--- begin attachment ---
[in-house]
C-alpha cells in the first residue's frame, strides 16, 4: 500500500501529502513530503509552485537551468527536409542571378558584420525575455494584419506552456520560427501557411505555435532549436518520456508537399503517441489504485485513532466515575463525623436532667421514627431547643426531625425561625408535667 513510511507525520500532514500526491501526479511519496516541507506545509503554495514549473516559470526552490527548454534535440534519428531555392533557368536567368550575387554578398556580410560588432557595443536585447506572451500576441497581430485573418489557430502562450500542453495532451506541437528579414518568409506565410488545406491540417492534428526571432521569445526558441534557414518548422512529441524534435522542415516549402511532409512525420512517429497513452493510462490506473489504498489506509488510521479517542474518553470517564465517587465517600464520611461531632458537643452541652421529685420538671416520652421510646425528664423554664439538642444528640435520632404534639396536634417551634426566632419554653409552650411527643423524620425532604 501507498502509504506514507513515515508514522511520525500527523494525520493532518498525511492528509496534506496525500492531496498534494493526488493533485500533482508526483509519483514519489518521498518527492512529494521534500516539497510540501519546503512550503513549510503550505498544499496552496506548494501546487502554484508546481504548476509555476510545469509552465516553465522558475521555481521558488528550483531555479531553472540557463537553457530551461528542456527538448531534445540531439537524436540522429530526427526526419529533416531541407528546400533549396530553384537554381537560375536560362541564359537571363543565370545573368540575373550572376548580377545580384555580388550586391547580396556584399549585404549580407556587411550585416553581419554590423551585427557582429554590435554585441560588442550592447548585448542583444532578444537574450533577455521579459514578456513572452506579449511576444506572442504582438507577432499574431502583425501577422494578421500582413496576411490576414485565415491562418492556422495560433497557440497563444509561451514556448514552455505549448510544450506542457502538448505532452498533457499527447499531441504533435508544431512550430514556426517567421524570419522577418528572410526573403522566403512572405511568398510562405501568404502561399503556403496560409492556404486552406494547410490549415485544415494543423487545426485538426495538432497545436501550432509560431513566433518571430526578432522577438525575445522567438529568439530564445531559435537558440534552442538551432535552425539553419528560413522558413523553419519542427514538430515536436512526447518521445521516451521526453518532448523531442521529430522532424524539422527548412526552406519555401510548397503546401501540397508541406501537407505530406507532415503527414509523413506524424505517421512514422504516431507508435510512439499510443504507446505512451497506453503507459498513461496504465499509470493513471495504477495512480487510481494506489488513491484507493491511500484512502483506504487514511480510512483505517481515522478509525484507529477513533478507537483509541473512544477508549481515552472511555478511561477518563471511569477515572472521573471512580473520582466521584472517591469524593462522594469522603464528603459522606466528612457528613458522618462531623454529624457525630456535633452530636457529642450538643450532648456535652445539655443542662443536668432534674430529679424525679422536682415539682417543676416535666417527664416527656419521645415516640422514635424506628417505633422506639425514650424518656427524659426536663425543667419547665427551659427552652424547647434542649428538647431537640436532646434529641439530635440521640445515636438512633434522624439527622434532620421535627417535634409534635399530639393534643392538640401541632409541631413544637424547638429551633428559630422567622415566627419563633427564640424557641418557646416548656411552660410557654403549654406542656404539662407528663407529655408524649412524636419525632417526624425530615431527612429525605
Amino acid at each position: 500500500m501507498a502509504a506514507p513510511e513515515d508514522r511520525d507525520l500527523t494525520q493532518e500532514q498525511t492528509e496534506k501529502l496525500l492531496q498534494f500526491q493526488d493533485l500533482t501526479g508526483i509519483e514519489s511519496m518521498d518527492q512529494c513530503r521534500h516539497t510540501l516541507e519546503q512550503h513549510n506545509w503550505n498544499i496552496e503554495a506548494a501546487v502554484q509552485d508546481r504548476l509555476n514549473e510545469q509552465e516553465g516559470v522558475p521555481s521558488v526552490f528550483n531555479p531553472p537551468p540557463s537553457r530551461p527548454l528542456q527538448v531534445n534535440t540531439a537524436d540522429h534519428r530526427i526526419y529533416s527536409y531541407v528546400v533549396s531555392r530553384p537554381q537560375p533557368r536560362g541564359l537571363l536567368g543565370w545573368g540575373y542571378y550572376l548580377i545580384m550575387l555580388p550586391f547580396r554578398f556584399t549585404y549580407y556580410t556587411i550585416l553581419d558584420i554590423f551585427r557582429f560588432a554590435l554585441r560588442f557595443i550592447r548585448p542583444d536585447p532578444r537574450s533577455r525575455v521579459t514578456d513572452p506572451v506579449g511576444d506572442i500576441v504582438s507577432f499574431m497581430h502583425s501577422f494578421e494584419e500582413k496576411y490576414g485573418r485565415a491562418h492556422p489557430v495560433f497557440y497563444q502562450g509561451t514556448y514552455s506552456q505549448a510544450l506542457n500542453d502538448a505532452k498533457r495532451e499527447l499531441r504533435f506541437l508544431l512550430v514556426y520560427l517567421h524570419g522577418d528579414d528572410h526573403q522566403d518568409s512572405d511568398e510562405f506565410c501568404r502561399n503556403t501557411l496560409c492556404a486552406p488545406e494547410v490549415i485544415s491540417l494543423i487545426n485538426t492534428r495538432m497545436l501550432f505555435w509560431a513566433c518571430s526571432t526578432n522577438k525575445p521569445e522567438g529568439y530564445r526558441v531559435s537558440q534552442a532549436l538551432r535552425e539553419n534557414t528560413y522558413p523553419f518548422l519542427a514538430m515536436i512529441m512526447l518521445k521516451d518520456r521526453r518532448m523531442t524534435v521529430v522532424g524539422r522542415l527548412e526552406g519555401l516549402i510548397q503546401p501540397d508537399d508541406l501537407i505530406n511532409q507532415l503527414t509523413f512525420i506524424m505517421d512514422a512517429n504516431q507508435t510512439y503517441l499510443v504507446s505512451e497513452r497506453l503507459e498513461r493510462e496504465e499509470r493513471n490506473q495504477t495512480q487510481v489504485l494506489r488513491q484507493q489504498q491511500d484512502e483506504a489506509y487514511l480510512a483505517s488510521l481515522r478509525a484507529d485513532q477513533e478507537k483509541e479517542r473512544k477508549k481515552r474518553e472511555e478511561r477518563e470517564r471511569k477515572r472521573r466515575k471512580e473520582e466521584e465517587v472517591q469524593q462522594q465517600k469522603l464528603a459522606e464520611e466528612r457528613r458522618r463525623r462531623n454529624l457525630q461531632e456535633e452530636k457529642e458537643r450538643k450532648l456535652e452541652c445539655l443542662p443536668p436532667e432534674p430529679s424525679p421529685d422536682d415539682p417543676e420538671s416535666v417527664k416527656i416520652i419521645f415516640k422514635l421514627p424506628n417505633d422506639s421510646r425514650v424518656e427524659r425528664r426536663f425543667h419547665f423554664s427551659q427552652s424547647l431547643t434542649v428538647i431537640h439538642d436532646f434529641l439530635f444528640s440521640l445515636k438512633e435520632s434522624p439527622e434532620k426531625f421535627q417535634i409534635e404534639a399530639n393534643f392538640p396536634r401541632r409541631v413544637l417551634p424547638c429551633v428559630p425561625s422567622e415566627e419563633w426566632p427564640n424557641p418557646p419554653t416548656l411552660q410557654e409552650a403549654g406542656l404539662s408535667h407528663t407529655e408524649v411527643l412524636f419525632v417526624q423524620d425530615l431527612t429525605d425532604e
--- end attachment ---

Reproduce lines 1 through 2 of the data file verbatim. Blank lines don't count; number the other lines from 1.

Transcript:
[in-house]
C-alpha cells in the first residue's frame, strides 16, 4: 500500500501529502513530503509552485537551468527536409542571378558584420525575455494584419506552456520560427501557411505555435532549436518520456508537399503517441489504485485513532466515575463525623436532667421514627431547643426531625425561625408535667 513510511507525520500532514500526491501526479511519496516541507506545509503554495514549473516559470526552490527548454534535440534519428531555392533557368536567368550575387554578398556580410560588432557595443536585447506572451500576441497581430485573418489557430502562450500542453495532451506541437528579414518568409506565410488545406491540417492534428526571432521569445526558441534557414518548422512529441524534435522542415516549402511532409512525420512517429497513452493510462490506473489504498489506509488510521479517542474518553470517564465517587465517600464520611461531632458537643452541652421529685420538671416520652421510646425528664423554664439538642444528640435520632404534639396536634417551634426566632419554653409552650411527643423524620425532604 501507498502509504506514507513515515508514522511520525500527523494525520493532518498525511492528509496534506496525500492531496498534494493526488493533485500533482508526483509519483514519489518521498518527492512529494521534500516539497510540501519546503512550503513549510503550505498544499496552496506548494501546487502554484508546481504548476509555476510545469509552465516553465522558475521555481521558488528550483531555479531553472540557463537553457530551461528542456527538448531534445540531439537524436540522429530526427526526419529533416531541407528546400533549396530553384537554381537560375536560362541564359537571363543565370545573368540575373550572376548580377545580384555580388550586391547580396556584399549585404549580407556587411550585416553581419554590423551585427557582429554590435554585441560588442550592447548585448542583444532578444537574450533577455521579459514578456513572452506579449511576444506572442504582438507577432499574431502583425501577422494578421500582413496576411490576414485565415491562418492556422495560433497557440497563444509561451514556448514552455505549448510544450506542457502538448505532452498533457499527447499531441504533435508544431512550430514556426517567421524570419522577418528572410526573403522566403512572405511568398510562405501568404502561399503556403496560409492556404486552406494547410490549415485544415494543423487545426485538426495538432497545436501550432509560431513566433518571430526578432522577438525575445522567438529568439530564445531559435537558440534552442538551432535552425539553419528560413522558413523553419519542427514538430515536436512526447518521445521516451521526453518532448523531442521529430522532424524539422527548412526552406519555401510548397503546401501540397508541406501537407505530406507532415503527414509523413506524424505517421512514422504516431507508435510512439499510443504507446505512451497506453503507459498513461496504465499509470493513471495504477495512480487510481494506489488513491484507493491511500484512502483506504487514511480510512483505517481515522478509525484507529477513533478507537483509541473512544477508549481515552472511555478511561477518563471511569477515572472521573471512580473520582466521584472517591469524593462522594469522603464528603459522606466528612457528613458522618462531623454529624457525630456535633452530636457529642450538643450532648456535652445539655443542662443536668432534674430529679424525679422536682415539682417543676416535666417527664416527656419521645415516640422514635424506628417505633422506639425514650424518656427524659426536663425543667419547665427551659427552652424547647434542649428538647431537640436532646434529641439530635440521640445515636438512633434522624439527622434532620421535627417535634409534635399530639393534643392538640401541632409541631413544637424547638429551633428559630422567622415566627419563633427564640424557641418557646416548656411552660410557654403549654406542656404539662407528663407529655408524649412524636419525632417526624425530615431527612429525605